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Getting Started with Rust Cloudflare Workers

☁️ Why use Rust Cloudflare Workers?

In this article we take a look at getting started with Rust Cloudflare Workers. We build out a basic serverless function which lets you send email. Before we get into that, though, you might be asking why use serverless Rust? Especially if you already know JavaScript. After all much of the functionality we would want to implement can also be implemented with JavaScript. For me, the motivation is learning Rust. Rust is becoming more pervasive in the web development sphere, especially for modern tooling. Standalone Rust implemented tool examples are swc and Parcel.js. swc compiles TypeScript and JavaScript, and, bundles twenty times faster than Babel. Parcel.js saw a 10 times speed improvement moving to the new Rust implementation.

Of course, you might not see these speed improvements in serverless functions. That said serverless functions are usually small pieces of code which perform a single small task. To me that makes them a great choice for learning Rust. You can invest small chunks of your time on focussed code, starting with a simple Rust Cloudflare Worker. Then either as the initial functions evolve and require more sophisticated solutions or, indeed as you consider solving other more detailed problems using Workers, you gradually improve your Rust understanding.

🧑🏽‍🎓 Learning in Public

I should point out I am still relatively new to Rust so you might know of better Rust implementations of the Rust code below. In fact, I would love feedback on how I could improve the Rust code (drop comments below or add pull requests to the demo code repo). Instead of best practice Rust, this is more of a guide on how to get up and running with Rust Cloudflare Workers where I share some of the Rust I have learned. That said I hope you can benefit from the post if you already know Rust but want to know how to get going with Rust Cloudflare Workers.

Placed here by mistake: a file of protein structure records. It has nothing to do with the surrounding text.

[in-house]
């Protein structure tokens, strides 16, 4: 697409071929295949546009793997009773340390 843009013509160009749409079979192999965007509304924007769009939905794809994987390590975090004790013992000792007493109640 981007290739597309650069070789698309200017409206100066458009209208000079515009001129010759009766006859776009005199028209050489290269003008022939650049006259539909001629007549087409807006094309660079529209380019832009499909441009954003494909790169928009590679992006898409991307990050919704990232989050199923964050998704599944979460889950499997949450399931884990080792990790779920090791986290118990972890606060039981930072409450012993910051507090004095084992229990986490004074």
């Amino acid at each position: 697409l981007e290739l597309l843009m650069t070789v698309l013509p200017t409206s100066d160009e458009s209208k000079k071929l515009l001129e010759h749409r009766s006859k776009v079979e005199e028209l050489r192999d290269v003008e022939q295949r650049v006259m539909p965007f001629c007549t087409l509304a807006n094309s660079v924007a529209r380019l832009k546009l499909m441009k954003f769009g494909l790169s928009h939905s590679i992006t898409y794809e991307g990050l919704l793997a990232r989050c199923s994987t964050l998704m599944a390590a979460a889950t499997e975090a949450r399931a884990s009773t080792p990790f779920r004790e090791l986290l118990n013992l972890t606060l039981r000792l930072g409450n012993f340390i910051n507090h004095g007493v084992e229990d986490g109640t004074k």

📚 Rust Learning Resources

If you are learning Rust, here are some free resources you might find useful:

  • The Rust Programming Language book — normally just referred to as “The Book” is probably the best starting point. Available online as a number of chapters which offer a gentle introduction to Rust. Also try Rust by Example to help push home concepts in the Book, especially if you prefer a more hands-on approach to learning,
  • Rustlings — a collection of small exercises you can run through to improve your Rust. Consider this if you prefer a more practical approach to learning, rather than reading the book,
  • Rust Cookbook — you will probably use this differently to the other two resources. Rather than work through from start to finish, it is quite handy to dive in to a particular area you need for a problem you are looking at, which you have not yet seen in Rust.

If you prefer videos, Chris Biscardi is behind Rust Adventures which provides another avenue to learning Rust. You can access much of the content for free. Chris is very knowledgable in Rust and I have picked up quite a bit from his blog posts.

🧱 Getting Started with Rust Cloudflare Workers: What we’re Building

Often you need to send out an alert from a serverless function when a certain event occurs. To help out we generate a test email message using SendGrid from our worker. Even when you don’t need to send a message from your worker, you will often need to interact with external services (such as databases), making REST calls. We use Reqwest in our serverless function to send the email. So, even if you don’t need to send email in your first Rust Cloudflare worker, you will have some example code for making REST requests.

⚙️ Rust Setup

You can set up Rust with Homebrew or other package managers. Rust’s recommended approach though, is to install from the Terminal from their script:

curl --proto '=https' --tlsv1.2 -sSf | sh
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This installs rustup which manages your Rust installation. As examples, to update rustup itself and your Rust tooling you would use the following commands:

rustup self update
rustup update
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Cargo is the Rust package manager. To search for crates (Rust packages) try We won’t go into more detail on rustup and cargo here as you will probably find more complete information wherever you are learning Rust.

🔧 Serverless Rust Cloudflare Worker Setup